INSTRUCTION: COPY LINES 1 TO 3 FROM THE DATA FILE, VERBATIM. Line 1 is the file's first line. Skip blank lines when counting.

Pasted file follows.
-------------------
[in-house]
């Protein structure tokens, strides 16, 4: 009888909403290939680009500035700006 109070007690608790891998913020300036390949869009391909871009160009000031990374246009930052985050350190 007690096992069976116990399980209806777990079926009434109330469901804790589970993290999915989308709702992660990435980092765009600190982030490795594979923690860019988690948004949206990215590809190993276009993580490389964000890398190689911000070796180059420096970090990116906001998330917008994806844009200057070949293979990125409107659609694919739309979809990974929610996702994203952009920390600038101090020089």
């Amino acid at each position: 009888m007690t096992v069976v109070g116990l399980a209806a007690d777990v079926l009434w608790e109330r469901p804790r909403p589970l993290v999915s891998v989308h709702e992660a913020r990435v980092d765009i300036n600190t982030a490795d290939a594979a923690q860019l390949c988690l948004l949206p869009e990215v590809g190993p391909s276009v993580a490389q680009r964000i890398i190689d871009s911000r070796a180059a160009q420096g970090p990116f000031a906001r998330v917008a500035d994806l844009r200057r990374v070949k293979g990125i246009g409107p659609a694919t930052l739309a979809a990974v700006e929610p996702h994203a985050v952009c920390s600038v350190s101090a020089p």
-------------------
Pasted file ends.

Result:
[in-house]
């Protein structure tokens, strides 16, 4: 009888909403290939680009500035700006 109070007690608790891998913020300036390949869009391909871009160009000031990374246009930052985050350190 007690096992069976116990399980209806777990079926009434109330469901804790589970993290999915989308709702992660990435980092765009600190982030490795594979923690860019988690948004949206990215590809190993276009993580490389964000890398190689911000070796180059420096970090990116906001998330917008994806844009200057070949293979990125409107659609694919739309979809990974929610996702994203952009920390600038101090020089």
């Amino acid at each position: 009888m007690t096992v069976v109070g116990l399980a209806a007690d777990v079926l009434w608790e109330r469901p804790r909403p589970l993290v999915s891998v989308h709702e992660a913020r990435v980092d765009i300036n600190t982030a490795d290939a594979a923690q860019l390949c988690l948004l949206p869009e990215v590809g190993p391909s276009v993580a490389q680009r964000i890398i190689d871009s911000r070796a180059a160009q420096g970090p990116f000031a906001r998330v917008a500035d994806l844009r200057r990374v070949k293979g990125i246009g409107p659609a694919t930052l739309a979809a990974v700006e929610p996702h994203a985050v952009c920390s600038v350190s101090a020089p």